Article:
Step 1: Determine if the story is newsworthy
- Divisions' provincial communications team can help with this.
- Evaluate whether the story idea is truly newsworthy rather than just of interest to division members and better suited to a newsletter or section in the annual report.
Questions to ask in determining if a story is newsworthy:
- Is something being launched or introduced? If so, will it impact a large number of the people who may read/watch/listen to this news?
- Is the idea about something that is of importance to the media's consumers? (such as improvements to the health care system in the community).
- Is it timely? Does the story relate to issues currently being covered in the news?
If "yes" to any of above, proceed to step two.
If "no" to all of above, do not approach the media. There is a lot of competition for media attention and if a division becomes known for pitching solid stories, reporters are more likely to be receptive to future story ideas. The opposite is also true.
Step 2: Determine what kind of media to approach
If a story idea is solid, the division will then want to determine what kind of media to approach:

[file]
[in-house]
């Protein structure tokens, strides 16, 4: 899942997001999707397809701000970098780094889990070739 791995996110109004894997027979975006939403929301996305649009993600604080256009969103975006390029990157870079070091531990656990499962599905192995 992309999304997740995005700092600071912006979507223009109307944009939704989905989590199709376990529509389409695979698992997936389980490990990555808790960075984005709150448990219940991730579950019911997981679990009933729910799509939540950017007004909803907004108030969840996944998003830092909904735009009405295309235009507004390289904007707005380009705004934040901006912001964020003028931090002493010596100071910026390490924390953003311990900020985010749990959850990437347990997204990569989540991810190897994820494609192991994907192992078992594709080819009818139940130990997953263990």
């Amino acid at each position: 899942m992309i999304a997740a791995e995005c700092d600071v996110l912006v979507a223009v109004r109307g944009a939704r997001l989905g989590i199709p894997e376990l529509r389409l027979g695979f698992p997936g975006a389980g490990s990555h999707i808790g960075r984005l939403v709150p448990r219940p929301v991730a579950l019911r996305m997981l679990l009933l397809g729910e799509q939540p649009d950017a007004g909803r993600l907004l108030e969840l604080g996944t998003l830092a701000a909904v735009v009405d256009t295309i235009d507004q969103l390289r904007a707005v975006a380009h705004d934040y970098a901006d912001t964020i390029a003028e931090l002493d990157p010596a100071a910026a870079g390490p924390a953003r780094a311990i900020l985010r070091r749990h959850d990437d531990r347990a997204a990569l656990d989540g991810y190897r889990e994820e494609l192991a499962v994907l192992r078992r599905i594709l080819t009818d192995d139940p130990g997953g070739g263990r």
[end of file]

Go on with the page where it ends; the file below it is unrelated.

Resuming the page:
- Print -- Daily, weekly or semi-weekly newspaper. Most outlets also have online versions of their publications. Visuals are helpful, but not required. Interviews can be done by phone.
- Radio -- News stories and local radio programs. Visuals are not required and most interviews will be done by phone but spokespeople can be asked to come into the studio.
- Television -- Strong visuals are required, making it the hardest kind of coverage to secure.
Step 3: Decide how to approach reporters
- Phone pitch -- Target your call to a specific reporter or groups of reporters and "pitch" the story.
- Be brief (think elevator pitch).
- Get to the point of why it's a story for them and why people should care.
- News release -- The most common media relations tool is the news release, which summarizes all pertinent information in a standard format.
- Media advisory -- If a division is hosting a newsworthy event with a strong visual component, it can craft a media advisory with the details and send it out several days before the event.
No matter what the approach, it is critical that you have someone available during business hours to do interviews with interested journalists. It is wise to call and follow-up on both advisories and releases to ensure they are broguht to the media's attention.
If a division has any questions about approaching media or would like assistance, the provincial Divisions communications team can help.